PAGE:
The stroke sent her on a journey far away from her comfort zone, beyond the world she knew, to gather wisdom at the gates of death. She returned, armed with lessons she learned from her journey, and once again, she wants to use her observations to help others reach their full potential.

The brain is a powerful organ. It can make war or peace, and can lift people to the moon or dash them down into horror. The more I know about this organ between my ears, the more empowered I am to live my life with satisfaction, and effectiveness. So I appreciate Jill Bolte Taylor’s book, which inspires me to think more clearly about her situation and mine, and all the wonderful things we humans can learn from each other to help us live together. I call her book a User’s Guide to the Brain, and I am grateful for the information she has shared with me and wish her well on her quest to use her personal experience to uplift the world.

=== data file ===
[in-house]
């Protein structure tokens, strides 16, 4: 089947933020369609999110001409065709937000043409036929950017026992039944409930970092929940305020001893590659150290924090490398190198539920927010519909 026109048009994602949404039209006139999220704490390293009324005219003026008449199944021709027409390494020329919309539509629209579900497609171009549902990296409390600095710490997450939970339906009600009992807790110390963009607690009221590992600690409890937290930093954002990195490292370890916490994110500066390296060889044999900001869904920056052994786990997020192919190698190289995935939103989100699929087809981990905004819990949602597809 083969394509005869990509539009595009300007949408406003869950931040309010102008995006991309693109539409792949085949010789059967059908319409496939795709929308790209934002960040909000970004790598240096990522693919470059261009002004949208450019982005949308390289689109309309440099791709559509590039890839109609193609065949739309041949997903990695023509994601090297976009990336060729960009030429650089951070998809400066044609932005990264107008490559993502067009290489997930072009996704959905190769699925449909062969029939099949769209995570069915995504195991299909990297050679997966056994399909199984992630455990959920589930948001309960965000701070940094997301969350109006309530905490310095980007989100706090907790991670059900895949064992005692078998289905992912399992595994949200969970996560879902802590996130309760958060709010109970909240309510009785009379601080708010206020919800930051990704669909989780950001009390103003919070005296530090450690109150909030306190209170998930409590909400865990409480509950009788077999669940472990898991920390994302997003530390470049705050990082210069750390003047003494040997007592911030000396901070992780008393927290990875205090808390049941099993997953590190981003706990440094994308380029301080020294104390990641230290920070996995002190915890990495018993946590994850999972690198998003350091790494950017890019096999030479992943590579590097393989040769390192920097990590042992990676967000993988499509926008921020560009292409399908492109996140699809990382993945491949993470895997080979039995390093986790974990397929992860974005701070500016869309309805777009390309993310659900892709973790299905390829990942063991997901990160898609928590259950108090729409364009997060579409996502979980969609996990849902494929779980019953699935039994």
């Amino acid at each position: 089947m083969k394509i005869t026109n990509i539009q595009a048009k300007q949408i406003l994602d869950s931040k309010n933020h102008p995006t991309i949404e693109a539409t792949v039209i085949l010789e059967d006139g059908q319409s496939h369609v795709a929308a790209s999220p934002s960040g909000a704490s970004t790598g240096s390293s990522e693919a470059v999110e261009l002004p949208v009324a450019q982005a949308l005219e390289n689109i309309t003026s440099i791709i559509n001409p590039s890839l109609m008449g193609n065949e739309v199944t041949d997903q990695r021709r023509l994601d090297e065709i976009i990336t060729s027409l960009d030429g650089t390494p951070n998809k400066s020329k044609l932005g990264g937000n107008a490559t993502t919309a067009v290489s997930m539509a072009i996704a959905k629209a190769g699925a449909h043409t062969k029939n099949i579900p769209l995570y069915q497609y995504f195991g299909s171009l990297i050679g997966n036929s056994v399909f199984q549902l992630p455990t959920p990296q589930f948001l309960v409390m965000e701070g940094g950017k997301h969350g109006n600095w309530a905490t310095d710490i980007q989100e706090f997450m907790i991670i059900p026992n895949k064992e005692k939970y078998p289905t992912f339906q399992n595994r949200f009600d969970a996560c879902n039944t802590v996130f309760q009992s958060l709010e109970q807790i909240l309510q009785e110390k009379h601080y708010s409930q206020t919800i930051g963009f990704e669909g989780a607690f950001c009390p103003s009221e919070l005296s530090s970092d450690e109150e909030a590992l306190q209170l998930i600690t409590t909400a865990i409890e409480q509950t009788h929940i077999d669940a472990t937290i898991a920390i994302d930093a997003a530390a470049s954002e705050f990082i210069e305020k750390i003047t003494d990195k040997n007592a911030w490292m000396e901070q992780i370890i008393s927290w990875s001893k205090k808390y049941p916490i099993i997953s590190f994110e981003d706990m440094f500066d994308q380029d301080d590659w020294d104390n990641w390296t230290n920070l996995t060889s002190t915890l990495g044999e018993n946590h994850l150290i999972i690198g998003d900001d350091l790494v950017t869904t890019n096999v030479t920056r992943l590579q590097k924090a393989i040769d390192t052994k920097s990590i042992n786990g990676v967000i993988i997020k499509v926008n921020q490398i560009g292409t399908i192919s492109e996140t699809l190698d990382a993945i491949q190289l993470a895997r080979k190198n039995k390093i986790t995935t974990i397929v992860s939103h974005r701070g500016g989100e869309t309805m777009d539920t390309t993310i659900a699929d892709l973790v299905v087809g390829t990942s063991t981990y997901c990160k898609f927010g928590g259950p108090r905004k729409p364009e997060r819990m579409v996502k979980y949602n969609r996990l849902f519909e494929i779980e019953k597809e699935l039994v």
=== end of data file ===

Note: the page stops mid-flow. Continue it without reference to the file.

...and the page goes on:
Writing Prompt
What lessons have you learned through your own experience? Did you learn about weight-loss, surviving divorce, how to stay spiritually balanced in an office environment, how to raise a child with a disability? Did you learn about immigration, or war, or disease, life in a wheelchair, or life in government service? The list of potential lessons is as diverse as human experience itself. Brainstorm about how to turn your knowledge into a message that can help other people. Have fun. Allow yourself to imagine. Some of your ideas, which may seem impossible today, could become tools to connect with and help other people tomorrow.

Note
I recently read a related memoir, Irene Pepperberg’s book “Alex and Me” – Pepperberg is another scientist, who, through a very different route, also arrives at the conclusion that wholeness leads the way towards greater wisdom.